The housing market received a surprise bit of holiday cheer Thursday with the news that pending home sales unexpectedly jumped 10.4% in October.
“We nor [the consensus forecast] expected such a strong improvement in [pending home sales] in October; we believed foreclosure moratoria by several large banks would slow sales somewhat,” admitted Carl E. Reichardt Jr., a managing director and senior equity research analyst with Wells Fargo Securities in San Francisco. “….This data is a positive surprise and indicates that existing home sales activity could be improving at a more meaningful clip than heretofore believed.”
According to the National Association of Realtors (NAR), which produces this monthly indicator, pending homes sales rose to a reading of 89.3 in October, which represented a 10.4% increase compared to the previous month. On an annual basis, though, activity is still off 20.5% from the same month one year ago, when buyers were still trying to take advantage of the federal housing tax credit, which was then scheduled to expire in November 2009.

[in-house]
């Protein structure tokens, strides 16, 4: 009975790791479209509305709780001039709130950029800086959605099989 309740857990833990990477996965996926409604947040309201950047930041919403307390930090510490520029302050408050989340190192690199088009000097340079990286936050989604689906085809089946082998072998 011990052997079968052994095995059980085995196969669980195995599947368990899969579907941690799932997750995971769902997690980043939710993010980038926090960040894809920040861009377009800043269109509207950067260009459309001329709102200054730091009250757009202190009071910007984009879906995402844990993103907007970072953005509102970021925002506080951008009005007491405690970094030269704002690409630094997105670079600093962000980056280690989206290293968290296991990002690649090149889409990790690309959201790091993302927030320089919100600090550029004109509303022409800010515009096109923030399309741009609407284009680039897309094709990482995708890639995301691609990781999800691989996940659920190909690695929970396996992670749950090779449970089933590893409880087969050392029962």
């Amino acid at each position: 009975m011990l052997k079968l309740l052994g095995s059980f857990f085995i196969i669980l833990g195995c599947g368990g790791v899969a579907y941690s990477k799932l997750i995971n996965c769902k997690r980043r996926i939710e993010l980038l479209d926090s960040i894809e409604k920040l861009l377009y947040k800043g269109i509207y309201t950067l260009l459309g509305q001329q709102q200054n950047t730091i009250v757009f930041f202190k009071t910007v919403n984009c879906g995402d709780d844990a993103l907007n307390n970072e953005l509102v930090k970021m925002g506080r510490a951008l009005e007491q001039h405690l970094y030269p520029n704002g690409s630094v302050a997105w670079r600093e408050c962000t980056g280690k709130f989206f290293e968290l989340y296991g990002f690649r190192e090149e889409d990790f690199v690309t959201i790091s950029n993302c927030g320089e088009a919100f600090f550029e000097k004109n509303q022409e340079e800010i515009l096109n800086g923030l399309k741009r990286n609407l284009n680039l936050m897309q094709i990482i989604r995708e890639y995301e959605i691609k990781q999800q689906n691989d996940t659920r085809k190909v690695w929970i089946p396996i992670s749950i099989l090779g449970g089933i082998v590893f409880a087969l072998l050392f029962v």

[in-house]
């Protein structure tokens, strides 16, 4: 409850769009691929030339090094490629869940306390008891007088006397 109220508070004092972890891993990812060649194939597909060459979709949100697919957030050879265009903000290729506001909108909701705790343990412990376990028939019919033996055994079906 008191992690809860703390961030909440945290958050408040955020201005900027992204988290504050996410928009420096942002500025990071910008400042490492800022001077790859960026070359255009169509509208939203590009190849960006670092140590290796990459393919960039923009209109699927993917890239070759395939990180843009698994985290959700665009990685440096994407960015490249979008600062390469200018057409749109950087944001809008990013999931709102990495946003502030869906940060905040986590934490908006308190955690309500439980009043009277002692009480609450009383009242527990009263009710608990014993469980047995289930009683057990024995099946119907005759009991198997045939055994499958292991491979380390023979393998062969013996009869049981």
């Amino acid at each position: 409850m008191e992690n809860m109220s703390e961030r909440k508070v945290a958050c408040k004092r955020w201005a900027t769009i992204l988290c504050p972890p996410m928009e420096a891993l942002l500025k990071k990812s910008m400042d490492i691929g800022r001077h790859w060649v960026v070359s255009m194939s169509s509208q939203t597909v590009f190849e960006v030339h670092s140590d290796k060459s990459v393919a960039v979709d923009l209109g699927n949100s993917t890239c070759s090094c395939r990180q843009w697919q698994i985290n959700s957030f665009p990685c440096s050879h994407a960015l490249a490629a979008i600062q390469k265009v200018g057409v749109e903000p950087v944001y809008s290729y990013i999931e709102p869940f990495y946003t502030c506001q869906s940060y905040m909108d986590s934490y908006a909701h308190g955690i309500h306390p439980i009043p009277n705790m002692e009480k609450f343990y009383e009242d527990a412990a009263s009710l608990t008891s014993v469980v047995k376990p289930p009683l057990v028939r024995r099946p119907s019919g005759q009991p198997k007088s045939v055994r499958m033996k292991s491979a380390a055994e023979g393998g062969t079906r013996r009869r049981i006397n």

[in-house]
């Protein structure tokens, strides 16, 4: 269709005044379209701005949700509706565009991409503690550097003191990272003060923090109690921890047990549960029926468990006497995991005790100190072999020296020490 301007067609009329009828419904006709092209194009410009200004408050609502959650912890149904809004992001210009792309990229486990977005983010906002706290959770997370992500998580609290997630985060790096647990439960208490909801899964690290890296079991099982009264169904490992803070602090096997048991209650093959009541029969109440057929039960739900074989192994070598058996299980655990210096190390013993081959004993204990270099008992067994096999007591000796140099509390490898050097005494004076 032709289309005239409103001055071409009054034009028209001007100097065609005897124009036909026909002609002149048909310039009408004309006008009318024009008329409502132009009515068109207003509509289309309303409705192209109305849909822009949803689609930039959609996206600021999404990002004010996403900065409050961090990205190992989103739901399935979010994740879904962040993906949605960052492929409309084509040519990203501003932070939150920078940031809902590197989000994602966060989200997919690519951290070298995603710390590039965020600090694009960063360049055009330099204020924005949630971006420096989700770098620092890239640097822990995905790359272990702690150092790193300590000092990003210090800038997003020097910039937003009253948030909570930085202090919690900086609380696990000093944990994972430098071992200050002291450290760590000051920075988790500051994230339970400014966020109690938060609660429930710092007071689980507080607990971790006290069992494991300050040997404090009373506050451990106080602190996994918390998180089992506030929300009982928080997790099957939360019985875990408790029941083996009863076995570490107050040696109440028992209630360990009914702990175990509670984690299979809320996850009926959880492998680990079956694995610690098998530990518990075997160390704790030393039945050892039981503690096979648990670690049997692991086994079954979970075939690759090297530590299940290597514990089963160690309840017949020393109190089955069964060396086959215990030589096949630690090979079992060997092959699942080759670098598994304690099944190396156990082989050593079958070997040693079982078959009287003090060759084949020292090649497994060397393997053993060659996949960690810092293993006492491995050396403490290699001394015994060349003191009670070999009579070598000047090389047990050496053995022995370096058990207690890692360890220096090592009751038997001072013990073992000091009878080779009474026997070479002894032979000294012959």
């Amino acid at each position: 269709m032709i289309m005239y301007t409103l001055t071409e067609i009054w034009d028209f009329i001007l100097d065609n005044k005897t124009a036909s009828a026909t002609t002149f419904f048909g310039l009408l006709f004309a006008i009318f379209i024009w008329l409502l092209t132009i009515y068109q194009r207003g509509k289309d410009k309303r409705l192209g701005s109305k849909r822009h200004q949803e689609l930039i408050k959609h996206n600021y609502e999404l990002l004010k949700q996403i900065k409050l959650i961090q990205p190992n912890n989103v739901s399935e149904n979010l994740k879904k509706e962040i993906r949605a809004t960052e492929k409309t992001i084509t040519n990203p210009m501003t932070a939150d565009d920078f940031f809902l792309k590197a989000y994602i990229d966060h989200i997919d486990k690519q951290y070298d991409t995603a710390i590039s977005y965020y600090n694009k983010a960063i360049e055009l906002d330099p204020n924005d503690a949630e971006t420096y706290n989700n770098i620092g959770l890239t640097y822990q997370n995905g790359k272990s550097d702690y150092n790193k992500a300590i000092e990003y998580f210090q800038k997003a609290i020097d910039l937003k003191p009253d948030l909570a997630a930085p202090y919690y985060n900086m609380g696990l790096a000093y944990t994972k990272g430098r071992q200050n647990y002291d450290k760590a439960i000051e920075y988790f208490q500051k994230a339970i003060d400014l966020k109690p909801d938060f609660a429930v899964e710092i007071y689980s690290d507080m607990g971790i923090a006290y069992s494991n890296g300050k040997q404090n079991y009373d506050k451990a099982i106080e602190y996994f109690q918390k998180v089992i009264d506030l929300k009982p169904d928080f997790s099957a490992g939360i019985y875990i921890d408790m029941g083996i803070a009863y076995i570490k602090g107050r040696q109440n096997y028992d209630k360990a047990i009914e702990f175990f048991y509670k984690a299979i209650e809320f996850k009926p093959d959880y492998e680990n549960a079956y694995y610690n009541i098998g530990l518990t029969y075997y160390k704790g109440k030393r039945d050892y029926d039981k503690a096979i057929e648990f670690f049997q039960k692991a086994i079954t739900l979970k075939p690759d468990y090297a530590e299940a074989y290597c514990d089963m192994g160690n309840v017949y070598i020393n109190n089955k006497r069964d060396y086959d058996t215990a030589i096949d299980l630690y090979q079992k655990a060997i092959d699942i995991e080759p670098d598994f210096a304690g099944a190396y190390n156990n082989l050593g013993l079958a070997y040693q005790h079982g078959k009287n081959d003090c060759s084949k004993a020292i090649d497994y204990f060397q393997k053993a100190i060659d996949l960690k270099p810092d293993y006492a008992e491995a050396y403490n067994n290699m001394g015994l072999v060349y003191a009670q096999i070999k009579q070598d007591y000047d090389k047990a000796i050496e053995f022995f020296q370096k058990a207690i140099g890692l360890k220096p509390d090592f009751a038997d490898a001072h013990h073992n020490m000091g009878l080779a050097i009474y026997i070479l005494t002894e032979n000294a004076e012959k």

In his research note, Reichardt suggested at least one reason for the October 2010 boost: “mortgage rates, which reached 30-year lows in October,” he noted, with rates as low as 4.19% for a 30-year fixed-rate loan, according to Freddie Mac’s weekly survey.
But he also urged caution in his analysis. “Despite the meaningful jump, we note that [pending home sales] now sit at levels seen last in late 2008, so overall activity still looks weak,” Reichardt reminded. “Further, since pending home sales signify a contract, not a closing, it's possible that November and December existing home sales will not show a rebound directly correlated with [pending home sales] if cancellations rise as a result of uncertainty surrounding foreclosures or other factors.”
Alison Rice is senior editor, online, at BUILDER magazine.
Learn more about markets featured in this article: San Francisco, CA.